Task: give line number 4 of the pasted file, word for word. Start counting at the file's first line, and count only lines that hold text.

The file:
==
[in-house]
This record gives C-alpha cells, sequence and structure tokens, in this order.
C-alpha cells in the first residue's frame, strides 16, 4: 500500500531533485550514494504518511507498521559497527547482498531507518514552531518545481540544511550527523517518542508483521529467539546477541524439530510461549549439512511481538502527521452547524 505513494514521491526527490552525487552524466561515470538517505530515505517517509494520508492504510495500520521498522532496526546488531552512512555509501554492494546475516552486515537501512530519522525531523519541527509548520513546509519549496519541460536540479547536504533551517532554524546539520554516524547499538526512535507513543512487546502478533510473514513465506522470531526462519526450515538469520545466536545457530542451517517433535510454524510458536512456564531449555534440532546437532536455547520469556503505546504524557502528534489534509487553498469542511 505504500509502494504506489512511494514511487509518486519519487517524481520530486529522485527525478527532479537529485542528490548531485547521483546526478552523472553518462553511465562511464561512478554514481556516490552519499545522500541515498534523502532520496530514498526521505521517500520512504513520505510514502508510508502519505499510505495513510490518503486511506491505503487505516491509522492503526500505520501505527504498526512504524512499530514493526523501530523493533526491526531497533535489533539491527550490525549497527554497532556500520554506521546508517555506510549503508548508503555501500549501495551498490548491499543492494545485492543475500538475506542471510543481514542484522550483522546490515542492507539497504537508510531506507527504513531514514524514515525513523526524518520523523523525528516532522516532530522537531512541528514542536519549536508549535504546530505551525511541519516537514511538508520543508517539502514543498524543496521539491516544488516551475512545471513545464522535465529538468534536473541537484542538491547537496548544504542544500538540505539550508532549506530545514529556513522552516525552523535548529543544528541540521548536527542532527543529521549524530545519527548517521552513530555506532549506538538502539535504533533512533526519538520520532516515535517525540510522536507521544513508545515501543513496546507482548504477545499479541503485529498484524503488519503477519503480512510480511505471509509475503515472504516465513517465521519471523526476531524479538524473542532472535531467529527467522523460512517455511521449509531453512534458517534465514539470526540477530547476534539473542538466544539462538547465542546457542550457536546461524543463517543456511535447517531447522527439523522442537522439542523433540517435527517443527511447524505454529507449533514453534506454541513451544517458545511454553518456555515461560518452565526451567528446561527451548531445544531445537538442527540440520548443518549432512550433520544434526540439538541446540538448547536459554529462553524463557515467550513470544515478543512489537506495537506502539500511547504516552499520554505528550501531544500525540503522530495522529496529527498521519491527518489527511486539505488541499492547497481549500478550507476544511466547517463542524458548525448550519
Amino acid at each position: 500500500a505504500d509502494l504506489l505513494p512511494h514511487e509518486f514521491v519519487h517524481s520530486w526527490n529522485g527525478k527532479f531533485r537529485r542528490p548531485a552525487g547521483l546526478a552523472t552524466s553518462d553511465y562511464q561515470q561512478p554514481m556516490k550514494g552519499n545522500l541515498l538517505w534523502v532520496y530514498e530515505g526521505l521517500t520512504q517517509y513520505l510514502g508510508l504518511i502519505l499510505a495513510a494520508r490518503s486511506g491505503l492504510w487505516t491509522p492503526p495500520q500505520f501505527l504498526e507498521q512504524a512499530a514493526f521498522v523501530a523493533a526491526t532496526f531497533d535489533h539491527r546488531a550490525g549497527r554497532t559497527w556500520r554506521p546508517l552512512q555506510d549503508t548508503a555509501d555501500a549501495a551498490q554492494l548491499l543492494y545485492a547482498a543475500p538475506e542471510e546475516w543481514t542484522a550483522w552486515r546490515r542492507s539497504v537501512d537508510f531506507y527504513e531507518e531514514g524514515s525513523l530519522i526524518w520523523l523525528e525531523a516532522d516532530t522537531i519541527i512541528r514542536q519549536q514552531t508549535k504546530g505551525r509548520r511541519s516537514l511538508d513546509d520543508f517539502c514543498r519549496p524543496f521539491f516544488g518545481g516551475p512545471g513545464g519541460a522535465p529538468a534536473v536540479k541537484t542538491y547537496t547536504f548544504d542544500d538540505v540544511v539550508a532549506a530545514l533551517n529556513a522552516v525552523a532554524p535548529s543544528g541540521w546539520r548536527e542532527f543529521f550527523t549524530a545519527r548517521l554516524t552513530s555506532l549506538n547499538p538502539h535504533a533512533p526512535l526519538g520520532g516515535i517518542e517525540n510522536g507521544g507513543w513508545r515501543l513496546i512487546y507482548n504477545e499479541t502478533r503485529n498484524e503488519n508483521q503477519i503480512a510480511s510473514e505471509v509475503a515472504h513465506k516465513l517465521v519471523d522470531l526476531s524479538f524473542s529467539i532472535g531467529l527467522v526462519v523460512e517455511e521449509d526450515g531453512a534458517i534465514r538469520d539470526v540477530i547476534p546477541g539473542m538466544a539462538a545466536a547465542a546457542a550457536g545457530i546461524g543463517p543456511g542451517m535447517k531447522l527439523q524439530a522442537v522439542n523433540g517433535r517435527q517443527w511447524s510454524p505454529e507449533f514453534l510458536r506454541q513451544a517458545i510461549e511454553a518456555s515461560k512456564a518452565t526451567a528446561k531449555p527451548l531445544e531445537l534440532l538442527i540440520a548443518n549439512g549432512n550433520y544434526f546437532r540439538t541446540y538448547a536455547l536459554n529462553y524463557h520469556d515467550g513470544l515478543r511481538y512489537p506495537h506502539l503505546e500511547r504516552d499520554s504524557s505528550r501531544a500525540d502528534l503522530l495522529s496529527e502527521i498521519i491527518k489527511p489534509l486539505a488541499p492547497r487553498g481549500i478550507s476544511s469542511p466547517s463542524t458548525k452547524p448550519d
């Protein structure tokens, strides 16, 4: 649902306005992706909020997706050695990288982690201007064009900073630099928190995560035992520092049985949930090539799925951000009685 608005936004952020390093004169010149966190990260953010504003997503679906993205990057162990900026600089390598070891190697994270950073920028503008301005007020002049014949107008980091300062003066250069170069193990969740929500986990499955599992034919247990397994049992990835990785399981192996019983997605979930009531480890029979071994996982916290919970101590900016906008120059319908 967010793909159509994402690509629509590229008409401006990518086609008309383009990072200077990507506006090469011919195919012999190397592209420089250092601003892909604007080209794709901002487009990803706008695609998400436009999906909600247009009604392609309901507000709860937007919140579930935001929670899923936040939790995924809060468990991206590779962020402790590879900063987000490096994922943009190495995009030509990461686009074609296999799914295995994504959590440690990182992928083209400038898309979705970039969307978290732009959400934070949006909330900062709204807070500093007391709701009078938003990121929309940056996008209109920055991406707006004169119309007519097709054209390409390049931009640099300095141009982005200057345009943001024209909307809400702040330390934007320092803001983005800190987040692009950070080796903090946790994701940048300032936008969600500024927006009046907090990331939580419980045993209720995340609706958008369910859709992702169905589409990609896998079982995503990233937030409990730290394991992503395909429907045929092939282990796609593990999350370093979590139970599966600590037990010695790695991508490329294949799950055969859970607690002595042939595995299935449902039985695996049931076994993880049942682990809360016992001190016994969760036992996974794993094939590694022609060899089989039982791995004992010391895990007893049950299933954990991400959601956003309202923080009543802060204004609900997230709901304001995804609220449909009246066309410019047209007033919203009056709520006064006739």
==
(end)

Amino acid at each position: 500500500a505504500d509502494l504506489l505513494p512511494h514511487e509518486f514521491v519519487h517524481s520530486w526527490n529522485g527525478k527532479f531533485r537529485r542528490p548531485a552525487g547521483l546526478a552523472t552524466s553518462d553511465y562511464q561515470q561512478p554514481m556516490k550514494g552519499n545522500l541515498l538517505w534523502v532520496y530514498e530515505g526521505l521517500t520512504q517517509y513520505l510514502g508510508l504518511i502519505l499510505a495513510a494520508r490518503s486511506g491505503l492504510w487505516t491509522p492503526p495500520q500505520f501505527l504498526e507498521q512504524a512499530a514493526f521498522v523501530a523493533a526491526t532496526f531497533d535489533h539491527r546488531a550490525g549497527r554497532t559497527w556500520r554506521p546508517l552512512q555506510d549503508t548508503a555509501d555501500a549501495a551498490q554492494l548491499l543492494y545485492a547482498a543475500p538475506e542471510e546475516w543481514t542484522a550483522w552486515r546490515r542492507s539497504v537501512d537508510f531506507y527504513e531507518e531514514g524514515s525513523l530519522i526524518w520523523l523525528e525531523a516532522d516532530t522537531i519541527i512541528r514542536q519549536q514552531t508549535k504546530g505551525r509548520r511541519s516537514l511538508d513546509d520543508f517539502c514543498r519549496p524543496f521539491f516544488g518545481g516551475p512545471g513545464g519541460a522535465p529538468a534536473v536540479k541537484t542538491y547537496t547536504f548544504d542544500d538540505v540544511v539550508a532549506a530545514l533551517n529556513a522552516v525552523a532554524p535548529s543544528g541540521w546539520r548536527e542532527f543529521f550527523t549524530a545519527r548517521l554516524t552513530s555506532l549506538n547499538p538502539h535504533a533512533p526512535l526519538g520520532g516515535i517518542e517525540n510522536g507521544g507513543w513508545r515501543l513496546i512487546y507482548n504477545e499479541t502478533r503485529n498484524e503488519n508483521q503477519i503480512a510480511s510473514e505471509v509475503a515472504h513465506k516465513l517465521v519471523d522470531l526476531s524479538f524473542s529467539i532472535g531467529l527467522v526462519v523460512e517455511e521449509d526450515g531453512a534458517i534465514r538469520d539470526v540477530i547476534p546477541g539473542m538466544a539462538a545466536a547465542a546457542a550457536g545457530i546461524g543463517p543456511g542451517m535447517k531447522l527439523q524439530a522442537v522439542n523433540g517433535r517435527q517443527w511447524s510454524p505454529e507449533f514453534l510458536r506454541q513451544a517458545i510461549e511454553a518456555s515461560k512456564a518452565t526451567a528446561k531449555p527451548l531445544e531445537l534440532l538442527i540440520a548443518n549439512g549432512n550433520y544434526f546437532r540439538t541446540y538448547a536455547l536459554n529462553y524463557h520469556d515467550g513470544l515478543r511481538y512489537p506495537h506502539l503505546e500511547r504516552d499520554s504524557s505528550r501531544a500525540d502528534l503522530l495522529s496529527e502527521i498521519i491527518k489527511p489534509l486539505a488541499p492547497r487553498g481549500i478550507s476544511s469542511p466547517s463542524t458548525k452547524p448550519d